Green Building

Currey Ranch Home, Photo by Melina Watts

Currey Ranch Home, Photo by Melina Watts

The source of air quality issues may not obviously come from our homes. However, barbeques and fireplaces can contribute to poor air quality. More importantly, how we build, remodel, and upgrade our homes can harm the environment. Materials such as off-gassing concrete and paints can contribute to air pollution.

Green building practices help preserve air quality and minimize the amount of pollution and waste 
created on-site. Did you know that sediment leaving a construction site is considered pollution? In 2013, the State mandated Green Building Standards Codes that apply to new construction and remodel jobs. Be sure to hire a contractor that adheres to state and local regulations. Without 
proper management, even a small project can contribute a large amount of pollutants to the environment and may seriously impact air quality.


Remodeling: the Good and the Bad
Remodeling conserves material, but can release hazardous materials during the demolition and construction process. Asbestos and lead compounds were used in the construction of many homes built before the late 1970s – these materials can be harmful to your health. Only licensed and certified contractors are permitted to remove asbestos and lead.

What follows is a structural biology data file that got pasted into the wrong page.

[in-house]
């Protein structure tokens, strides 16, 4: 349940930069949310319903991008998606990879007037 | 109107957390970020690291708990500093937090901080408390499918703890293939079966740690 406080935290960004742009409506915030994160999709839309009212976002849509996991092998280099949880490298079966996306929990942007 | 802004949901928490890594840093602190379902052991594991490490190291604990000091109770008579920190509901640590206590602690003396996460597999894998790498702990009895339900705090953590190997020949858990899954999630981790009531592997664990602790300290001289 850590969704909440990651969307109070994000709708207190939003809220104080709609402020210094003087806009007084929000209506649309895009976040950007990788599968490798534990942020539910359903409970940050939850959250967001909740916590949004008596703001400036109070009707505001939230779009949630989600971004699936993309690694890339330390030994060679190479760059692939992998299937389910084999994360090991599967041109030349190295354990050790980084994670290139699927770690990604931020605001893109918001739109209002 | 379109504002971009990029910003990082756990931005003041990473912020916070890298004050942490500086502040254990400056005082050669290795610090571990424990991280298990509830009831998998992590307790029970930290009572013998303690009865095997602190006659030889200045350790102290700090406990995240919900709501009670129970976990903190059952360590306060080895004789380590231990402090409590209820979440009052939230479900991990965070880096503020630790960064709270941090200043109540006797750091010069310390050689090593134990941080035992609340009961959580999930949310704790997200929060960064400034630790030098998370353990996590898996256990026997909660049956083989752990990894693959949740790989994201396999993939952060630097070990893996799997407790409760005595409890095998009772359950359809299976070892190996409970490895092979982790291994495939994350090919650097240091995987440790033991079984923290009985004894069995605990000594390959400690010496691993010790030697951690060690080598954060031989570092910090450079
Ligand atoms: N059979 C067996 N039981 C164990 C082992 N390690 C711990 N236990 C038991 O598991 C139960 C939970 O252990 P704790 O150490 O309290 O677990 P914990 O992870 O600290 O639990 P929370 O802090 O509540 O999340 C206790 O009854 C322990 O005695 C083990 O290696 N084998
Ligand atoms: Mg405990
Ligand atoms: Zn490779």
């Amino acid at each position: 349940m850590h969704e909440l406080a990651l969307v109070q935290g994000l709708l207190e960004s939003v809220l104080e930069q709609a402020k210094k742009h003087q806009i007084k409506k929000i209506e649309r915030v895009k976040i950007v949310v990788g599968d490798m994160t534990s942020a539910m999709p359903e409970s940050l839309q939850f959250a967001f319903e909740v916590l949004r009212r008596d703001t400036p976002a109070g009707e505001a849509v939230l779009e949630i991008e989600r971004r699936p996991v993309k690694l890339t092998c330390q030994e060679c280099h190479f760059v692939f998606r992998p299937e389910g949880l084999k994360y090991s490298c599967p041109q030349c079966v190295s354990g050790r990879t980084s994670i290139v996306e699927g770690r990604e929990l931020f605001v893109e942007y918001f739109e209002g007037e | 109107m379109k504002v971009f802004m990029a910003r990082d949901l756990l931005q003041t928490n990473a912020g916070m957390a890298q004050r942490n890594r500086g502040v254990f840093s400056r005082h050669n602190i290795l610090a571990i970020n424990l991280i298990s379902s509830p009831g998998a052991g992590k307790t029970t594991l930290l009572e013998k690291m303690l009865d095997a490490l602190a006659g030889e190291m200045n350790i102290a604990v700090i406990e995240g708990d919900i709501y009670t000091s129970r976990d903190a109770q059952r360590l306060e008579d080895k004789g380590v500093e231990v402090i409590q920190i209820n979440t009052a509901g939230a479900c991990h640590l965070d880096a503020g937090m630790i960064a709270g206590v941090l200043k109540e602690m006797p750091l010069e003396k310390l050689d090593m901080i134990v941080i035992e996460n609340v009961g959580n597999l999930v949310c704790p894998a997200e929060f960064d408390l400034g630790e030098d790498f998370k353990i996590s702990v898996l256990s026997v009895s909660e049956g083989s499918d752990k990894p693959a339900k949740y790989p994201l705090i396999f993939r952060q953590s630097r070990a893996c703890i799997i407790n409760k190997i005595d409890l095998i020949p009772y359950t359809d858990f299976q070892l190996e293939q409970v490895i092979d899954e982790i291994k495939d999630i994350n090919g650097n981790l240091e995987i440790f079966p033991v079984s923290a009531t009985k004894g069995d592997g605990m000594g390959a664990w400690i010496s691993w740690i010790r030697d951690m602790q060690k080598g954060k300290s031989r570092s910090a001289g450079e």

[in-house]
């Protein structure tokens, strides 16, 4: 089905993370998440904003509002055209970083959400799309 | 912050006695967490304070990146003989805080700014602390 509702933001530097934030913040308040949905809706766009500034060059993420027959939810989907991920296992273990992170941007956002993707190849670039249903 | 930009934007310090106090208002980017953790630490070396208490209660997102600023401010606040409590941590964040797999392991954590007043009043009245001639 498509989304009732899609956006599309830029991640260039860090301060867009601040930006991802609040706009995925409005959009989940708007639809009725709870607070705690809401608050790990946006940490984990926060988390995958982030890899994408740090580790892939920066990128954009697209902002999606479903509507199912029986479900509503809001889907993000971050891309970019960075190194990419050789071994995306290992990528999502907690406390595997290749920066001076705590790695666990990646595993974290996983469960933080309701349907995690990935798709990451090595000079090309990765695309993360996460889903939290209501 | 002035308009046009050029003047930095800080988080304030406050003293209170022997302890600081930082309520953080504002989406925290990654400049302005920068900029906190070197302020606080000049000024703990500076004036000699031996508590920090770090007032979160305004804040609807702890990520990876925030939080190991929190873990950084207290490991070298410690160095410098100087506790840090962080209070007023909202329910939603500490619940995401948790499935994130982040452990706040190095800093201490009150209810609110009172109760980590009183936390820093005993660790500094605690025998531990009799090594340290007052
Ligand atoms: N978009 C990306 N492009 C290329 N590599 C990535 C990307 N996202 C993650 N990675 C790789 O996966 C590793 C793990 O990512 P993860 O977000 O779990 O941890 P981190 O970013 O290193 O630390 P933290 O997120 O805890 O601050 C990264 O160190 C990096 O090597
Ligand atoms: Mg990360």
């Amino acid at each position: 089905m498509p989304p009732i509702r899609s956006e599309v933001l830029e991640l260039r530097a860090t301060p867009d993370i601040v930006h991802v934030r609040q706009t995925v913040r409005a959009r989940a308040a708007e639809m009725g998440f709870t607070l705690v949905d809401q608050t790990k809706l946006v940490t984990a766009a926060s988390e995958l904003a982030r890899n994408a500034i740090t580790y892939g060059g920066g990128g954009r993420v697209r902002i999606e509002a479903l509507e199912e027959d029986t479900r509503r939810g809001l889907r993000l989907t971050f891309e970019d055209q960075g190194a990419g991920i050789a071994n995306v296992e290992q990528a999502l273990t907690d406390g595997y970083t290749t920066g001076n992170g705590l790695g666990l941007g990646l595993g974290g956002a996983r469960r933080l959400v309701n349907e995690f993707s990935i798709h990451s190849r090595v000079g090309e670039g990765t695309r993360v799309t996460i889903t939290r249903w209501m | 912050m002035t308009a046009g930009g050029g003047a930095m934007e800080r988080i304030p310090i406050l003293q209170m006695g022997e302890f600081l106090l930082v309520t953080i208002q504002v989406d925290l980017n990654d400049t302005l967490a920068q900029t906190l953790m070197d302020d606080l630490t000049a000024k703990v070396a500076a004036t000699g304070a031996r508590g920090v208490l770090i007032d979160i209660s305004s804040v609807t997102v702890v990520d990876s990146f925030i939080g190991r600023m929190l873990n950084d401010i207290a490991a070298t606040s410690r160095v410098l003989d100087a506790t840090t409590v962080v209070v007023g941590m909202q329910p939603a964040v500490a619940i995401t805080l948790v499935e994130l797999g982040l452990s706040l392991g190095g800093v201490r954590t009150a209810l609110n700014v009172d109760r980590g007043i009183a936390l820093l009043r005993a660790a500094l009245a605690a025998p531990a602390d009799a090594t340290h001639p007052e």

Find Professional Help

California State Contractor’s License Board
Search for a licensed contractor or call 800-321-2752.

California Department of Health Services
Find a Lead Certified Professional contractor to help with abatement.


Materials Resources

Green Building Resource Center
Explore samples of green building materials and free design advice.

Residential Green Building Guide
Download this handy guide from the City of Santa Monica.


Leadership in Energy and Environmental Design (LEED) Certification
Learn about how to certified buildings or become accredited in green building.